During Monday’s Board of Public Works and Safety meeting Mayor Senter and City Attorney Sean Surrisi explained the plan that the NRP Group would like to build in the South Gateway on for former Cook Brothers and Deon properties just north of Penguin Point. The mayor said this is a very fast moving project and Surrisi said, “This is in the very preliminary stages and there are many contingencies that would have to be handled before the project could start.”
Wednesday evening members of the Revitalization Committee voiced their concerns.
Bob Beiter, representing the Plymouth Park Board said the project would be in direct competition with the 6 Garden Court facilities in the city. Beiter is a 15 year board member for Garden Court System and said some of their facilities have waiting lists but others have immediate openings.
Melissa Christenson representing the Redevelopment Commission asked about the other proposal they had received a month or two ago. That project was for 5 to 6 independent townhomes with a small commercial space on the main level and underground parking. She said, “I would be much more in favor of a mixed age development instead of just targeting seniors just because I think it would add more flexibility and create more diversity for downtown.”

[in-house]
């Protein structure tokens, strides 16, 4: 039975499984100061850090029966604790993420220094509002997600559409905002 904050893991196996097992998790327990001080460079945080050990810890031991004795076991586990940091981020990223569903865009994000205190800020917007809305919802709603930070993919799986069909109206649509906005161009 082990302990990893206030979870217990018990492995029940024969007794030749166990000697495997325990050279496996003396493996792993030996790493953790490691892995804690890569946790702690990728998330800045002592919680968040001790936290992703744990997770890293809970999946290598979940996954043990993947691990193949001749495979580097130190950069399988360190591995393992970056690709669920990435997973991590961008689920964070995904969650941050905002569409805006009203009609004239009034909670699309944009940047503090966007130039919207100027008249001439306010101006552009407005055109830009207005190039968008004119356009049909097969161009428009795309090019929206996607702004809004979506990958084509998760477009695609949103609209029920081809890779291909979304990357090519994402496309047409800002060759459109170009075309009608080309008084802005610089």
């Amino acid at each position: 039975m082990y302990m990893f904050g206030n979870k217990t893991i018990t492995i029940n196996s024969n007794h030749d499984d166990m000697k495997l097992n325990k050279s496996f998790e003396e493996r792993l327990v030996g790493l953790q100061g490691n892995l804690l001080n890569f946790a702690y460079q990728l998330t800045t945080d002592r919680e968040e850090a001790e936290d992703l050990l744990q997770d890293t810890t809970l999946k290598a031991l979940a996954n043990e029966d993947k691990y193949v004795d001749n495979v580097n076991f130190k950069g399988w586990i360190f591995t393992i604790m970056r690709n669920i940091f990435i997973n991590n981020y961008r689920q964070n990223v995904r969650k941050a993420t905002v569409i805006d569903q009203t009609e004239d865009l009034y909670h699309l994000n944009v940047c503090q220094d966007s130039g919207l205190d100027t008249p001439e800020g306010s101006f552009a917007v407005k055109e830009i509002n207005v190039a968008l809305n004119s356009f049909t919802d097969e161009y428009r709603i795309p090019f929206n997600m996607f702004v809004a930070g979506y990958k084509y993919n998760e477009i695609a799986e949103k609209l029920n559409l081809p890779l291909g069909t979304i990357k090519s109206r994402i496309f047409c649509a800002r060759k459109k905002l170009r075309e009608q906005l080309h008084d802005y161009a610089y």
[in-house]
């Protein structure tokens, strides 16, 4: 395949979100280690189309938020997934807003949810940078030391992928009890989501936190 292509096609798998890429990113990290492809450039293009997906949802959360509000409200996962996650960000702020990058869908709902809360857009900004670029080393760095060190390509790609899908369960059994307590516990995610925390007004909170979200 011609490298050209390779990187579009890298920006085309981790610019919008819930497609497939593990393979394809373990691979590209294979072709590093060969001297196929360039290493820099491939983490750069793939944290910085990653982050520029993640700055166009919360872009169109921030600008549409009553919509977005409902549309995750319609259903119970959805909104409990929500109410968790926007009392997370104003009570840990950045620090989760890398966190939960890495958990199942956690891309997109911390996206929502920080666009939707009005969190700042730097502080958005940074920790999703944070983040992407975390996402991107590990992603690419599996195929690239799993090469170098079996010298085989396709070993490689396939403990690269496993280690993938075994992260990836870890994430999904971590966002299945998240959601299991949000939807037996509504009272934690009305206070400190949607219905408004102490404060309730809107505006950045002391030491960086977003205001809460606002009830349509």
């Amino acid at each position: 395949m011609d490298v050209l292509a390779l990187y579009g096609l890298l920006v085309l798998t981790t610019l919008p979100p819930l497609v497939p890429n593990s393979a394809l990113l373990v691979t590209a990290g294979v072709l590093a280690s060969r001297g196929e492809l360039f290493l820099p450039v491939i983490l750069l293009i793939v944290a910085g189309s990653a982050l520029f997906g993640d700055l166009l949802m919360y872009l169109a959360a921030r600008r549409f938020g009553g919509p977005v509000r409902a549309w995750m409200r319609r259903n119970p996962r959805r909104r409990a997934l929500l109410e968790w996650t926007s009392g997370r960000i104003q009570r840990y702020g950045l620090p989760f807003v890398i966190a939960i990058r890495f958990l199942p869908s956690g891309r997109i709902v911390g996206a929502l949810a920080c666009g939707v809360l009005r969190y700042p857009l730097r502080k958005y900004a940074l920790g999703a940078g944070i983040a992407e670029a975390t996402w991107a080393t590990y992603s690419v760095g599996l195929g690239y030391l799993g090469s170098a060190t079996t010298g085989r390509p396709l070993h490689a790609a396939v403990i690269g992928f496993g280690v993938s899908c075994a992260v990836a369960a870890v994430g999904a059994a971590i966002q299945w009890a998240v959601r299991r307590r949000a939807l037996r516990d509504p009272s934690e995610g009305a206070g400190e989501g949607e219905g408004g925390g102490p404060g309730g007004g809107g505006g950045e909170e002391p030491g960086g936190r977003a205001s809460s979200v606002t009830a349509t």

Dave Morrow who is the Park Board representative said, “I thought our vision was to try and attract young professionals out of college that are working in Plymouth but want to live in larger communities. I thought we wanted to get those kids back to Plymouth and have them spend their dollars here.” Morrow indicated that the spot is Plymouth’s most valuable piece of property right now, saying, “We shouldn’t sell out to the first buyer that comes our way.”
George Schricker who sits on the committee representing PIDCO said, “As a store owner in historic downtown Plymouth who’s put a half a million dollars into a building, I’m very concerned because that is a prime spot for a façade that will represent some of the historical nature of the city.” He felt the structure would overwhelm the downtown and its historical nature.” He too said, “It’s crazy to take the first thing that came along.”
Mayor Senter said, “I’ve said a thousand times, nothing happens until my signature is on the line and obviously it’s not.”
Final committee member Tom Pedavoli said, “I think we should keep an open mind. I look at as rather consider a property we may not be thrilled with but get some income coming into the city and perhaps get a property we want later on. We may need to make some concessions to get what we want.” He wasn’t against ruling out 55 and over.
Mayor Senter and the city attorney will take the committees concerns to the developer, NRP Group.
It was reiterated that noting has been signed to allow the project to move forward expect authorization to see if the Board of Zoning Appeals would consider several variances for the project to work.